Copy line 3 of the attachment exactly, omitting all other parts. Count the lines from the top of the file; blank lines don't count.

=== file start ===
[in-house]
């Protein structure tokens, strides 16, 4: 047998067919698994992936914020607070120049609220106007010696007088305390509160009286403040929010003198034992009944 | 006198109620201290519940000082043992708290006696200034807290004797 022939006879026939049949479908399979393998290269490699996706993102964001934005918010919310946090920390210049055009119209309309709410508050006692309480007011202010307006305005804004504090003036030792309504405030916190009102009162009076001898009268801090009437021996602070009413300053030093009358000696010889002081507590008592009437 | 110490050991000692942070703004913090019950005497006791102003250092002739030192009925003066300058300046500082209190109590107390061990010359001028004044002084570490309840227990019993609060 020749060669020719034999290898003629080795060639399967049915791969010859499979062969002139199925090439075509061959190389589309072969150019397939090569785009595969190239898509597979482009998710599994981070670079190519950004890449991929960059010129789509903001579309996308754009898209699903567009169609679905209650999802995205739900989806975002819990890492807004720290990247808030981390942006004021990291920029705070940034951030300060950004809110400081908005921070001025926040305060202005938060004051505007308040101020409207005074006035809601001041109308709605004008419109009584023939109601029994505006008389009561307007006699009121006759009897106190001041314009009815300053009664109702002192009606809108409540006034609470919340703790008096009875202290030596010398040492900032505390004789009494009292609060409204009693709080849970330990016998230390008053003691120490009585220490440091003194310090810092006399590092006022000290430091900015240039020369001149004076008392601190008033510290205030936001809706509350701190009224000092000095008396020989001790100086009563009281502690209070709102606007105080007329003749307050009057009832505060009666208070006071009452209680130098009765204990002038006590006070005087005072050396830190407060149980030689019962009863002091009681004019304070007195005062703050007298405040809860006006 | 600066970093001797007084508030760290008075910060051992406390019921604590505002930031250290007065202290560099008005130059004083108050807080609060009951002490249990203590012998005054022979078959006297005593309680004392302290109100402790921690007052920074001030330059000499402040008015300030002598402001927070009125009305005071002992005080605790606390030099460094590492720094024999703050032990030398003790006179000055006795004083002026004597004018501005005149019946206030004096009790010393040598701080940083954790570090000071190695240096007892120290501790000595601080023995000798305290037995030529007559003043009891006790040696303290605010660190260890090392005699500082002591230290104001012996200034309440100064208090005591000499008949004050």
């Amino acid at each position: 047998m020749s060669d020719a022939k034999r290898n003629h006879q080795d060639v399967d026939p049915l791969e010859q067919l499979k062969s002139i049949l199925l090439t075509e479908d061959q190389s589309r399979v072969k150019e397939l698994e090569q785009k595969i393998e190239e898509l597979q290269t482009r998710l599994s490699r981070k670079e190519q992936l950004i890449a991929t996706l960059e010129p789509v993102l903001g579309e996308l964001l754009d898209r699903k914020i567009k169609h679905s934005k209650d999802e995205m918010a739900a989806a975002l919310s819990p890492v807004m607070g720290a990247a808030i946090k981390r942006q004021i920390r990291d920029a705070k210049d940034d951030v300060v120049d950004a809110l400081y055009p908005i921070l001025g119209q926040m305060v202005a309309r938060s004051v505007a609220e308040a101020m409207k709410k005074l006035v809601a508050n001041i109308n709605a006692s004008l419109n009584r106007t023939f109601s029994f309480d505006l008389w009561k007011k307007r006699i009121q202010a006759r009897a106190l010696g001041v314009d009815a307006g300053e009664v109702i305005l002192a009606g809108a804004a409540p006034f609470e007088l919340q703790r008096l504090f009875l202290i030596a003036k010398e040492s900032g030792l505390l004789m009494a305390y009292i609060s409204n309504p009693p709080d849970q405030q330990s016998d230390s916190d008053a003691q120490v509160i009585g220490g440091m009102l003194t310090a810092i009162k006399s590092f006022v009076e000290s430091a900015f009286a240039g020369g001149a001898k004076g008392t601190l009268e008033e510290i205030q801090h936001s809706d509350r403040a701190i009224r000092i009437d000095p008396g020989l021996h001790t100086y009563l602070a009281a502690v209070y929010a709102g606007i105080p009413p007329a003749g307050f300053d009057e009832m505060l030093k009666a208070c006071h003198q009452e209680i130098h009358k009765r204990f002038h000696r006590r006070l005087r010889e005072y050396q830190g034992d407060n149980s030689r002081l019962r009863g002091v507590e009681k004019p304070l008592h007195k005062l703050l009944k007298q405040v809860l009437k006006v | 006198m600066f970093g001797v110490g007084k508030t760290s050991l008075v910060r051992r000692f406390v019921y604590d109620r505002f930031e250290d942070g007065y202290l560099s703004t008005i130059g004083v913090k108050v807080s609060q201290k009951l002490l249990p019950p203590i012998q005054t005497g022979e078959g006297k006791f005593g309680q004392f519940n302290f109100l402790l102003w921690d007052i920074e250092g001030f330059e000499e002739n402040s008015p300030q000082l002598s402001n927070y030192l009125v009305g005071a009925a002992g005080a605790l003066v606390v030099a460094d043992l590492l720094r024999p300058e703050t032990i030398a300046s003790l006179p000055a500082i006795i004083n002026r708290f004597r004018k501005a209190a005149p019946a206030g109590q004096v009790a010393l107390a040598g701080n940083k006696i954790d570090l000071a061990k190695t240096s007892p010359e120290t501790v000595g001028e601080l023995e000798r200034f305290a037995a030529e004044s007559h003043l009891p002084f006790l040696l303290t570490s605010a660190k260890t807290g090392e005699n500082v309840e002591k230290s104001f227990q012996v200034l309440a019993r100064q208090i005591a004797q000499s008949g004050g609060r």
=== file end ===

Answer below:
């Amino acid at each position: 047998m020749s060669d020719a022939k034999r290898n003629h006879q080795d060639v399967d026939p049915l791969e010859q067919l499979k062969s002139i049949l199925l090439t075509e479908d061959q190389s589309r399979v072969k150019e397939l698994e090569q785009k595969i393998e190239e898509l597979q290269t482009r998710l599994s490699r981070k670079e190519q992936l950004i890449a991929t996706l960059e010129p789509v993102l903001g579309e996308l964001l754009d898209r699903k914020i567009k169609h679905s934005k209650d999802e995205m918010a739900a989806a975002l919310s819990p890492v807004m607070g720290a990247a808030i946090k981390r942006q004021i920390r990291d920029a705070k210049d940034d951030v300060v120049d950004a809110l400081y055009p908005i921070l001025g119209q926040m305060v202005a309309r938060s004051v505007a609220e308040a101020m409207k709410k005074l006035v809601a508050n001041i109308n709605a006692s004008l419109n009584r106007t023939f109601s029994f309480d505006l008389w009561k007011k307007r006699i009121q202010a006759r009897a106190l010696g001041v314009d009815a307006g300053e009664v109702i305005l002192a009606g809108a804004a409540p006034f609470e007088l919340q703790r008096l504090f009875l202290i030596a003036k010398e040492s900032g030792l505390l004789m009494a305390y009292i609060s409204n309504p009693p709080d849970q405030q330990s016998d230390s916190d008053a003691q120490v509160i009585g220490g440091m009102l003194t310090a810092i009162k006399s590092f006022v009076e000290s430091a900015f009286a240039g020369g001149a001898k004076g008392t601190l009268e008033e510290i205030q801090h936001s809706d509350r403040a701190i009224r000092i009437d000095p008396g020989l021996h001790t100086y009563l602070a009281a502690v209070y929010a709102g606007i105080p009413p007329a003749g307050f300053d009057e009832m505060l030093k009666a208070c006071h003198q009452e209680i130098h009358k009765r204990f002038h000696r006590r006070l005087r010889e005072y050396q830190g034992d407060n149980s030689r002081l019962r009863g002091v507590e009681k004019p304070l008592h007195k005062l703050l009944k007298q405040v809860l009437k006006v | 006198m600066f970093g001797v110490g007084k508030t760290s050991l008075v910060r051992r000692f406390v019921y604590d109620r505002f930031e250290d942070g007065y202290l560099s703004t008005i130059g004083v913090k108050v807080s609060q201290k009951l002490l249990p019950p203590i012998q005054t005497g022979e078959g006297k006791f005593g309680q004392f519940n302290f109100l402790l102003w921690d007052i920074e250092g001030f330059e000499e002739n402040s008015p300030q000082l002598s402001n927070y030192l009125v009305g005071a009925a002992g005080a605790l003066v606390v030099a460094d043992l590492l720094r024999p300058e703050t032990i030398a300046s003790l006179p000055a500082i006795i004083n002026r708290f004597r004018k501005a209190a005149p019946a206030g109590q004096v009790a010393l107390a040598g701080n940083k006696i954790d570090l000071a061990k190695t240096s007892p010359e120290t501790v000595g001028e601080l023995e000798r200034f305290a037995a030529e004044s007559h003043l009891p002084f006790l040696l303290t570490s605010a660190k260890t807290g090392e005699n500082v309840e002591k230290s104001f227990q012996v200034l309440a019993r100064q208090i005591a004797q000499s008949g004050g609060r």